As of June 12, the number of COVID-19 cases has surged in the wake of Florida reopening its economy and residents relaxing their social distancing protocols.
Experts suggest that lax physical distancing during rallies, protests, and other mass gatherings may also play a part in the spike.
Whatever the factors, the state Health Department on June 4 reported 1,317 new cases of coronavirus, the largest single-day jump in six weeks. The report came on the same day Gov. Ron DeSantis announced the state would start Phase 2 of his Safe. Smart. Step-by-step plan to further reopen Florida.
Despite the gain, public health experts say expanded testing is catching more cases and that the percentage of tests that come back positive for COVID-19 is also increasing at Lee Health. So while that’s good news because we are identifying more patients who are positive, it doesn’t mean we’re off the hook by any stretch of the imagination.
Scientific and public health experts say the numbers are a clarion call for all of us to continue wearing face masks, along with practicing physical distancing and regular hand-washing. Failure to follow these and other public health precautions could accelerate the pandemic’s spread, with dire consequences, experts agree.
The Centers for Disease Control and Infection (CDC) began suggesting Americans wear masks after studies showed that the novel coronavirus is primarily spread by droplets from someone who is coughing, sneezing or even talking within a few feet away.
There are anecdotal reports the virus could be transmissible through particles suspended in the air, too.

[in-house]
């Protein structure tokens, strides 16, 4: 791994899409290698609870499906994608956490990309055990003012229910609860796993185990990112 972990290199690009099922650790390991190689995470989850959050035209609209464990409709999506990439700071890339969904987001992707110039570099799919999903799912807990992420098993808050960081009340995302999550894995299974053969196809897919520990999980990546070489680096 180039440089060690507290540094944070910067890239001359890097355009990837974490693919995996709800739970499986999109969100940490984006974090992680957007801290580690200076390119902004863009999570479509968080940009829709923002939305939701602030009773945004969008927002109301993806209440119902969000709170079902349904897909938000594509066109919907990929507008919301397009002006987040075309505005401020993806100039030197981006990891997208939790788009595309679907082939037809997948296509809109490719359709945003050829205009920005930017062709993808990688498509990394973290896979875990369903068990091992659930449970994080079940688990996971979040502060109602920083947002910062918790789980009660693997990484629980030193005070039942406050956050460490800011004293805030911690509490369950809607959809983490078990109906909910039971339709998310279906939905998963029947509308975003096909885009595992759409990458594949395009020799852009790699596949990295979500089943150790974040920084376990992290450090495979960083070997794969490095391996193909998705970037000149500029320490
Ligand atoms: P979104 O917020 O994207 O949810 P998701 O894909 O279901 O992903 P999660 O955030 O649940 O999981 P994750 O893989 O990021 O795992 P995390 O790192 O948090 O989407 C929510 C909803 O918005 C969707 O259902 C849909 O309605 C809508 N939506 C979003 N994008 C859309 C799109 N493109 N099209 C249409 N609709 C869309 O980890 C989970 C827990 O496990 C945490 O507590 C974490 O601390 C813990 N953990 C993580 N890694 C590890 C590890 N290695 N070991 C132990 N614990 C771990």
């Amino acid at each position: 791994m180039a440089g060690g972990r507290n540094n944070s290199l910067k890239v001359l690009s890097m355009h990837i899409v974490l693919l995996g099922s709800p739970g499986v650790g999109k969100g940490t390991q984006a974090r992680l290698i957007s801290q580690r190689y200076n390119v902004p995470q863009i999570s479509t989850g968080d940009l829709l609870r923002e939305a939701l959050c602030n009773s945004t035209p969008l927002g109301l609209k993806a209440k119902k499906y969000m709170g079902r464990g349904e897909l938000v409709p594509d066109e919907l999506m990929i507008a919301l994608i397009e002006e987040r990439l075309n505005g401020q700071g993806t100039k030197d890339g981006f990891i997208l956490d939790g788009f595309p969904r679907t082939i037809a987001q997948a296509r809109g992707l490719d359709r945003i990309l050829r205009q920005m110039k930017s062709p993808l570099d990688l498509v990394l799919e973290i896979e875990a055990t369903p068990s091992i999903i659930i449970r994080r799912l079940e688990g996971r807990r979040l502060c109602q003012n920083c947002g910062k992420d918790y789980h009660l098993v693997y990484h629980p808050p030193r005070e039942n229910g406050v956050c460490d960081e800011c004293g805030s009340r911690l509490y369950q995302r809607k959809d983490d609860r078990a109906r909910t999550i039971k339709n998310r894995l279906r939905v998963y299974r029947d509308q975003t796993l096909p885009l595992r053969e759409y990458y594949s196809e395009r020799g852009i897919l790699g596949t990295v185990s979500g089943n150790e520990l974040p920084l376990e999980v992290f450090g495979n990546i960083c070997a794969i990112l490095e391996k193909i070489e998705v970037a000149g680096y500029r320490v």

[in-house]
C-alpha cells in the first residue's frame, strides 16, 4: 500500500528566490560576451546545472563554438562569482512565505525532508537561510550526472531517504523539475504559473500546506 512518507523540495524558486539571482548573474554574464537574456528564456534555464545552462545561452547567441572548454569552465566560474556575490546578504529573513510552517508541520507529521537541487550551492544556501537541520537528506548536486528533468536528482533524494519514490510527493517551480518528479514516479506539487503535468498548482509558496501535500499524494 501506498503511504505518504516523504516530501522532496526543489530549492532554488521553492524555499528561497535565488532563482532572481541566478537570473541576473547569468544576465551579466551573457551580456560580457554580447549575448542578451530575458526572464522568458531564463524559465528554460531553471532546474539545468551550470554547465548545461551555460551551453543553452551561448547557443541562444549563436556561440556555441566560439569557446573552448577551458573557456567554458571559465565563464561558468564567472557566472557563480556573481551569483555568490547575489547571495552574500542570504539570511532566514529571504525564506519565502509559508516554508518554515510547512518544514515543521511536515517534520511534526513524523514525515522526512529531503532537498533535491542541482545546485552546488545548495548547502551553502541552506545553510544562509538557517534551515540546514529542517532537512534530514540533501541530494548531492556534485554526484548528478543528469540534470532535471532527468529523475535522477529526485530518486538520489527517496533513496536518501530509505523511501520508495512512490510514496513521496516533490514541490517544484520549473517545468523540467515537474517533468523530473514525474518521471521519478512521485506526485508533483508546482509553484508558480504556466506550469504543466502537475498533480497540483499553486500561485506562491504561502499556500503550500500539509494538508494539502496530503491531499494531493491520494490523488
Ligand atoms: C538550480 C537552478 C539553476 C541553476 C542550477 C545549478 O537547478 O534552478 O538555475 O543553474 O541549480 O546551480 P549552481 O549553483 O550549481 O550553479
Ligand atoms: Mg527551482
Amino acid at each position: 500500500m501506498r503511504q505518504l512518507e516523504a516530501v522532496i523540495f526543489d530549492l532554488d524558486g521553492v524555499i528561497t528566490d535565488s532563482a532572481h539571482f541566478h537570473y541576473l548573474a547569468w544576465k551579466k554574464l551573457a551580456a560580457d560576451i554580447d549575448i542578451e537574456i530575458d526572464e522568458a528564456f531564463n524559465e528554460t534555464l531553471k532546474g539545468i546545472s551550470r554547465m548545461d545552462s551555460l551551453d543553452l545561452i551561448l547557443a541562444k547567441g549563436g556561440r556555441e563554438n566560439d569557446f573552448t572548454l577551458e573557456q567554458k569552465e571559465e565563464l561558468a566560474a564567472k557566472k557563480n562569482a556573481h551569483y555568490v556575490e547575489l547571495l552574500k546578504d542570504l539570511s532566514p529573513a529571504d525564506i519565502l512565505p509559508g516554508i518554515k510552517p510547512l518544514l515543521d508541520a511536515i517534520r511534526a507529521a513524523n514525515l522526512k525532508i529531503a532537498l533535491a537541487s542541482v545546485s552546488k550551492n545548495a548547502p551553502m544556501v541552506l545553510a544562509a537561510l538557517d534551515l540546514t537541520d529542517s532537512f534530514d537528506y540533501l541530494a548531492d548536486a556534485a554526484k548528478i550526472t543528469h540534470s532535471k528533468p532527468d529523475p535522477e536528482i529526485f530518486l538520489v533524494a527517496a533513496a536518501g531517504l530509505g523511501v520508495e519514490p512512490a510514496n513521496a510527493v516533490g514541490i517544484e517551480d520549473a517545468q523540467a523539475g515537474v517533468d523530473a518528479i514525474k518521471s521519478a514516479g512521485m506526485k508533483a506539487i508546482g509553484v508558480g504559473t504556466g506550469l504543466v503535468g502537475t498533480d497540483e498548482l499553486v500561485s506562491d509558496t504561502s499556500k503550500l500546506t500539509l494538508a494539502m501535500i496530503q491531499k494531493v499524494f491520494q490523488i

In other words, you should wear a mask to protect others, not you.
Researchers with the National Institutes of Health report that when we talk, we launch droplets during our speech. These aerosols and droplets have been implicated in the person-to-person transmission of viruses. One minute of loud speaking could generate at least a thousand virus-containing little droplets of fluid that may hang in the air for over eight minutes.
A study published by a worldwide coalition of university researchers in the Proceedings of the National Academy of Sciences (PNAS) this month found that wearing a face mask or covering could result in a “large reduction in risk of infection.”
Dr. Alex Daneshmand, Lee Healthy chief quality and patient safety officer, says masks can help keep your viral particles from spreading to others, thus helping prevent infection.
“Cloth face coverings may prevent the person wearing the mask from spreading respiratory droplets when talking, sneezing, or coughing,” Dr. Daneshmand says. “If everyone wears a cloth face covering when out in public, such as going to the grocery store, the risk of exposure to COVID-19 can be reduced for the community.
"Because people may spread the virus before symptoms start, or even if people never have symptoms, wearing a cloth face covering may protect others around you.”
About 20 percent of people infected with the virus never develop symptoms, Dr. Daneshmand adds. However, he cautions that a cloth face cover is not a substitute for physical distancing.
“Repeatedly sanitize your hands often with alcohol-based hand sanitizer with at least 60 percent alcohol,” Dr. Daneshmand says. “And continue to keep more than 6 feet between yourself and others.”
Dr. Daneshmand adds that anyone who has participated in large group rallies should get tested for COVID-19 so health officials can identify any cases early.
“We recommend testing 5-7 days after participating in large group gatherings, or immediately if symptoms develop,” he says.
By following the recommendations of health experts, perhaps we can all help to slow the spread of the pandemic. The goal, of course, through our preventive efforts and hopefully a successful vaccine research, to one day say so long to COVID-19.